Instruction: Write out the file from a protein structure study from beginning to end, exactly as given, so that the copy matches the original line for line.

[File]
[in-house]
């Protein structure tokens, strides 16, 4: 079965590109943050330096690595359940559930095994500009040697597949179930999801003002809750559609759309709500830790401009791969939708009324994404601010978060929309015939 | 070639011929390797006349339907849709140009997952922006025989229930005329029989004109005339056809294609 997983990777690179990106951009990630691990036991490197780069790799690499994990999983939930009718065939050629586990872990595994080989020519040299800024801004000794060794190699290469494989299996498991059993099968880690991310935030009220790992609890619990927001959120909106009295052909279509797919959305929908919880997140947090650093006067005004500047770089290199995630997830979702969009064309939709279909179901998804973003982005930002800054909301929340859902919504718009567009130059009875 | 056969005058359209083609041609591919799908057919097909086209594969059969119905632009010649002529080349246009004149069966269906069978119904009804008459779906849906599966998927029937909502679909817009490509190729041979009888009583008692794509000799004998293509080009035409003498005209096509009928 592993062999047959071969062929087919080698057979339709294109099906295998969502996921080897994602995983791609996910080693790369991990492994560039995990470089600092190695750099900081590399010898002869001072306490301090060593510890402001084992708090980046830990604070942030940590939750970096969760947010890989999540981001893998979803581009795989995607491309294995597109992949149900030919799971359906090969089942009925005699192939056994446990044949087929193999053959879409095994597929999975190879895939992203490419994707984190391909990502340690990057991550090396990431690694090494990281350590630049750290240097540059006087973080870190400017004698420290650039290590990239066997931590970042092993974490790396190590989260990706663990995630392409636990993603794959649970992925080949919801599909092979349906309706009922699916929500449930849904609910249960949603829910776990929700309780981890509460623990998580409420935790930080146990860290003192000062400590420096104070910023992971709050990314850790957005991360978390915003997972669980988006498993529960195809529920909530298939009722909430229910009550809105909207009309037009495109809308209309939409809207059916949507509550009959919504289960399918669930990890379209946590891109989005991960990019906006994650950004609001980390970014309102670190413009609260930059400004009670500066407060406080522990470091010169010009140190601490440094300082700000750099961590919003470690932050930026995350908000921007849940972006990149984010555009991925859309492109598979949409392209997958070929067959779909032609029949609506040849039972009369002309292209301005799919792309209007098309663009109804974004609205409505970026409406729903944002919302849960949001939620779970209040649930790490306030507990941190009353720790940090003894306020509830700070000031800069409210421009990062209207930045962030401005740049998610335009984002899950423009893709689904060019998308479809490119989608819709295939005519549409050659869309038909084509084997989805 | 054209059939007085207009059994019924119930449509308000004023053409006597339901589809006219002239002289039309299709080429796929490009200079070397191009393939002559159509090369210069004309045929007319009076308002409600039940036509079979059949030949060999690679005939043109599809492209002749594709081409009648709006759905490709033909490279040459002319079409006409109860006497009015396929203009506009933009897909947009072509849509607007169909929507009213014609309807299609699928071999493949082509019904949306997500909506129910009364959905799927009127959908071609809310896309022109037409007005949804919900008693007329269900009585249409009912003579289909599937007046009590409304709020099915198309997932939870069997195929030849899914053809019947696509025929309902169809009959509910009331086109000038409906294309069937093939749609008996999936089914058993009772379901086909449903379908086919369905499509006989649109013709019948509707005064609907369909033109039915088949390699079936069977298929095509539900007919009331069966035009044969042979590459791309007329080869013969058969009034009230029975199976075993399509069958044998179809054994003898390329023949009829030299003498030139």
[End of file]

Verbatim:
[in-house]
């Protein structure tokens, strides 16, 4: 079965590109943050330096690595359940559930095994500009040697597949179930999801003002809750559609759309709500830790401009791969939708009324994404601010978060929309015939 | 070639011929390797006349339907849709140009997952922006025989229930005329029989004109005339056809294609 997983990777690179990106951009990630691990036991490197780069790799690499994990999983939930009718065939050629586990872990595994080989020519040299800024801004000794060794190699290469494989299996498991059993099968880690991310935030009220790992609890619990927001959120909106009295052909279509797919959305929908919880997140947090650093006067005004500047770089290199995630997830979702969009064309939709279909179901998804973003982005930002800054909301929340859902919504718009567009130059009875 | 056969005058359209083609041609591919799908057919097909086209594969059969119905632009010649002529080349246009004149069966269906069978119904009804008459779906849906599966998927029937909502679909817009490509190729041979009888009583008692794509000799004998293509080009035409003498005209096509009928 592993062999047959071969062929087919080698057979339709294109099906295998969502996921080897994602995983791609996910080693790369991990492994560039995990470089600092190695750099900081590399010898002869001072306490301090060593510890402001084992708090980046830990604070942030940590939750970096969760947010890989999540981001893998979803581009795989995607491309294995597109992949149900030919799971359906090969089942009925005699192939056994446990044949087929193999053959879409095994597929999975190879895939992203490419994707984190391909990502340690990057991550090396990431690694090494990281350590630049750290240097540059006087973080870190400017004698420290650039290590990239066997931590970042092993974490790396190590989260990706663990995630392409636990993603794959649970992925080949919801599909092979349906309706009922699916929500449930849904609910249960949603829910776990929700309780981890509460623990998580409420935790930080146990860290003192000062400590420096104070910023992971709050990314850790957005991360978390915003997972669980988006498993529960195809529920909530298939009722909430229910009550809105909207009309037009495109809308209309939409809207059916949507509550009959919504289960399918669930990890379209946590891109989005991960990019906006994650950004609001980390970014309102670190413009609260930059400004009670500066407060406080522990470091010169010009140190601490440094300082700000750099961590919003470690932050930026995350908000921007849940972006990149984010555009991925859309492109598979949409392209997958070929067959779909032609029949609506040849039972009369002309292209301005799919792309209007098309663009109804974004609205409505970026409406729903944002919302849960949001939620779970209040649930790490306030507990941190009353720790940090003894306020509830700070000031800069409210421009990062209207930045962030401005740049998610335009984002899950423009893709689904060019998308479809490119989608819709295939005519549409050659869309038909084509084997989805 | 054209059939007085207009059994019924119930449509308000004023053409006597339901589809006219002239002289039309299709080429796929490009200079070397191009393939002559159509090369210069004309045929007319009076308002409600039940036509079979059949030949060999690679005939043109599809492209002749594709081409009648709006759905490709033909490279040459002319079409006409109860006497009015396929203009506009933009897909947009072509849509607007169909929507009213014609309807299609699928071999493949082509019904949306997500909506129910009364959905799927009127959908071609809310896309022109037409007005949804919900008693007329269900009585249409009912003579289909599937007046009590409304709020099915198309997932939870069997195929030849899914053809019947696509025929309902169809009959509910009331086109000038409906294309069937093939749609008996999936089914058993009772379901086909449903379908086919369905499509006989649109013709019948509707005064609907369909033109039915088949390699079936069977298929095509539900007919009331069966035009044969042979590459791309007329080869013969058969009034009230029975199976075993399509069958044998179809054994003898390329023949009829030299003498030139």